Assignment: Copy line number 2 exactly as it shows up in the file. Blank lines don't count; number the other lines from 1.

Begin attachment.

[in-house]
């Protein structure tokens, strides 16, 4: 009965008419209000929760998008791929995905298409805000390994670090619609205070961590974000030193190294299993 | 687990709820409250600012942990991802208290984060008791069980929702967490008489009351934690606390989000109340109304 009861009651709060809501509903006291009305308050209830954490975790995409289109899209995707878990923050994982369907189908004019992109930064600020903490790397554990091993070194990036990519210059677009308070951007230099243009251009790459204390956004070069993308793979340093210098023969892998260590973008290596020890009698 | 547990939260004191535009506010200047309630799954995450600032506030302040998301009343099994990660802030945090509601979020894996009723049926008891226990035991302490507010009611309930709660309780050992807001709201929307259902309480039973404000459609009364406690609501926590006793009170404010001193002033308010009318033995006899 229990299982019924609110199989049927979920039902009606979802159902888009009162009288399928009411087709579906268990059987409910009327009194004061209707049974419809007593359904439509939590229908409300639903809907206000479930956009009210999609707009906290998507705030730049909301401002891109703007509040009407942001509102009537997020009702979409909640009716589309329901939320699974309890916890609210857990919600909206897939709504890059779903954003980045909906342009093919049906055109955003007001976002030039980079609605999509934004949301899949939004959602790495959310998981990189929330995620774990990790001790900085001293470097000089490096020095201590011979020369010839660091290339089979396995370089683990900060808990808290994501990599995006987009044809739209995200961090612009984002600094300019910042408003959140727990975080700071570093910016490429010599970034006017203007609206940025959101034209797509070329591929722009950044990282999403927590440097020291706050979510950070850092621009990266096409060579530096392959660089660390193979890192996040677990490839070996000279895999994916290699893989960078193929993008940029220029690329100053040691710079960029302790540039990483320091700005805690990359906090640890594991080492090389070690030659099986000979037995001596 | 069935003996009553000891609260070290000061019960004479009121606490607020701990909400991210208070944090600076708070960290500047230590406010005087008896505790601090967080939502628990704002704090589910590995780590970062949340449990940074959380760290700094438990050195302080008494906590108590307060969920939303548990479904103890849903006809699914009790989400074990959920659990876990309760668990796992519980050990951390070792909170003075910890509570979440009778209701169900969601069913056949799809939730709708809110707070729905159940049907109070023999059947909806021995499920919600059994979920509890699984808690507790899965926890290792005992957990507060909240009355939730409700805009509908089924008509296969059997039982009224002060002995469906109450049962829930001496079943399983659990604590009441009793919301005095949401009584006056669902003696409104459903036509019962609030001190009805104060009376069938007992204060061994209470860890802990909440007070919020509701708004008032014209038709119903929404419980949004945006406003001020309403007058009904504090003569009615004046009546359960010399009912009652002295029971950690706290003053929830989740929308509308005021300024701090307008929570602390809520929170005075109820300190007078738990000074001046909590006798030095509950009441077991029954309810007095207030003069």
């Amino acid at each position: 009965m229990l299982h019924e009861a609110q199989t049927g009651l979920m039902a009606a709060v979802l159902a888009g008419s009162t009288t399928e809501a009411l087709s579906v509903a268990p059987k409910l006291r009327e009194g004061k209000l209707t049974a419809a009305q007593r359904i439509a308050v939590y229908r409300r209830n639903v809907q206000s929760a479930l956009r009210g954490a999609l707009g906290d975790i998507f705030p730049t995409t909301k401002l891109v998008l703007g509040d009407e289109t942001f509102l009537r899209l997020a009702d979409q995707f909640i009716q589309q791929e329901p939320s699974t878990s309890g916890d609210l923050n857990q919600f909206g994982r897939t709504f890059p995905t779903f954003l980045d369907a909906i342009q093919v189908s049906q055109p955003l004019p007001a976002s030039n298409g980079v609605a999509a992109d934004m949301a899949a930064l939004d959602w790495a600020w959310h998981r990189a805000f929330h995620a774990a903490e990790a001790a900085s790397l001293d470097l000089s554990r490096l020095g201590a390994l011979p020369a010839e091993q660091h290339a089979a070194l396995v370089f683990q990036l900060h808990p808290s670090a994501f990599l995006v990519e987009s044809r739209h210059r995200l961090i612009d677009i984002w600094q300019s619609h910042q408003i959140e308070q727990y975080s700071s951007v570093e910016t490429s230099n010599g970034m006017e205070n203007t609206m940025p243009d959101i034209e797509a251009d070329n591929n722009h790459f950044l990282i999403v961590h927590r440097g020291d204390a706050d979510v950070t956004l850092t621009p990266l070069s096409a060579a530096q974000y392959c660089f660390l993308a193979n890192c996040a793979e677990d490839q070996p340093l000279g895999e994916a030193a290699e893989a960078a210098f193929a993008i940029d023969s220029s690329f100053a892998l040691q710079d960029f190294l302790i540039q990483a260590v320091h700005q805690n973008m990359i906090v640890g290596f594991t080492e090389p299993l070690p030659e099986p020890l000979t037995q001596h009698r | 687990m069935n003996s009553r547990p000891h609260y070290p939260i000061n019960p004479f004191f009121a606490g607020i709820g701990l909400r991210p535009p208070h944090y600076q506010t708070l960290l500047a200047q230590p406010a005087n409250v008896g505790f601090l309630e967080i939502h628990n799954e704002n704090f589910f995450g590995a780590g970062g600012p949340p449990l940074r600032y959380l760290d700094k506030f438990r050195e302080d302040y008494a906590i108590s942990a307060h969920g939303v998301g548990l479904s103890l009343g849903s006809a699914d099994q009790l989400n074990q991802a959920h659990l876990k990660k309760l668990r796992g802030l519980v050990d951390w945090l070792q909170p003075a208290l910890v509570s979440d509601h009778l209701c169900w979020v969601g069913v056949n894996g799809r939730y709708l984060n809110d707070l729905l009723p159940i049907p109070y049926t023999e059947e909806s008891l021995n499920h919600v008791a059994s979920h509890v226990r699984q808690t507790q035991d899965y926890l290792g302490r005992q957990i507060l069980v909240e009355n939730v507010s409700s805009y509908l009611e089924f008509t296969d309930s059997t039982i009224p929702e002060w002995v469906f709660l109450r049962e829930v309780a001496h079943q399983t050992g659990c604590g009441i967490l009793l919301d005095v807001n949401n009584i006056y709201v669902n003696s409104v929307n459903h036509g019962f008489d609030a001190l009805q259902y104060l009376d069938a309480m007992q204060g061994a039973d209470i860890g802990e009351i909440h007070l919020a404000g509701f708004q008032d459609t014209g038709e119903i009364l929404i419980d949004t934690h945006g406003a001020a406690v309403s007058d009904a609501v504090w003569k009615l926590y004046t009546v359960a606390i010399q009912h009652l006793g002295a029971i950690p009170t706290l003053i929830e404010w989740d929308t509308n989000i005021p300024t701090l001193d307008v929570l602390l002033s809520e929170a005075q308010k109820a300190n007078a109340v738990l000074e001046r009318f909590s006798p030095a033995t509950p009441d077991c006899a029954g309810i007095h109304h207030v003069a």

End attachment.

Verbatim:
């Protein structure tokens, strides 16, 4: 009965008419209000929760998008791929995905298409805000390994670090619609205070961590974000030193190294299993 | 687990709820409250600012942990991802208290984060008791069980929702967490008489009351934690606390989000109340109304 009861009651709060809501509903006291009305308050209830954490975790995409289109899209995707878990923050994982369907189908004019992109930064600020903490790397554990091993070194990036990519210059677009308070951007230099243009251009790459204390956004070069993308793979340093210098023969892998260590973008290596020890009698 | 547990939260004191535009506010200047309630799954995450600032506030302040998301009343099994990660802030945090509601979020894996009723049926008891226990035991302490507010009611309930709660309780050992807001709201929307259902309480039973404000459609009364406690609501926590006793009170404010001193002033308010009318033995006899 229990299982019924609110199989049927979920039902009606979802159902888009009162009288399928009411087709579906268990059987409910009327009194004061209707049974419809007593359904439509939590229908409300639903809907206000479930956009009210999609707009906290998507705030730049909301401002891109703007509040009407942001509102009537997020009702979409909640009716589309329901939320699974309890916890609210857990919600909206897939709504890059779903954003980045909906342009093919049906055109955003007001976002030039980079609605999509934004949301899949939004959602790495959310998981990189929330995620774990990790001790900085001293470097000089490096020095201590011979020369010839660091290339089979396995370089683990900060808990808290994501990599995006987009044809739209995200961090612009984002600094300019910042408003959140727990975080700071570093910016490429010599970034006017203007609206940025959101034209797509070329591929722009950044990282999403927590440097020291706050979510950070850092621009990266096409060579530096392959660089660390193979890192996040677990490839070996000279895999994916290699893989960078193929993008940029220029690329100053040691710079960029302790540039990483320091700005805690990359906090640890594991080492090389070690030659099986000979037995001596 | 069935003996009553000891609260070290000061019960004479009121606490607020701990909400991210208070944090600076708070960290500047230590406010005087008896505790601090967080939502628990704002704090589910590995780590970062949340449990940074959380760290700094438990050195302080008494906590108590307060969920939303548990479904103890849903006809699914009790989400074990959920659990876990309760668990796992519980050990951390070792909170003075910890509570979440009778209701169900969601069913056949799809939730709708809110707070729905159940049907109070023999059947909806021995499920919600059994979920509890699984808690507790899965926890290792005992957990507060909240009355939730409700805009509908089924008509296969059997039982009224002060002995469906109450049962829930001496079943399983659990604590009441009793919301005095949401009584006056669902003696409104459903036509019962609030001190009805104060009376069938007992204060061994209470860890802990909440007070919020509701708004008032014209038709119903929404419980949004945006406003001020309403007058009904504090003569009615004046009546359960010399009912009652002295029971950690706290003053929830989740929308509308005021300024701090307008929570602390809520929170005075109820300190007078738990000074001046909590006798030095509950009441077991029954309810007095207030003069």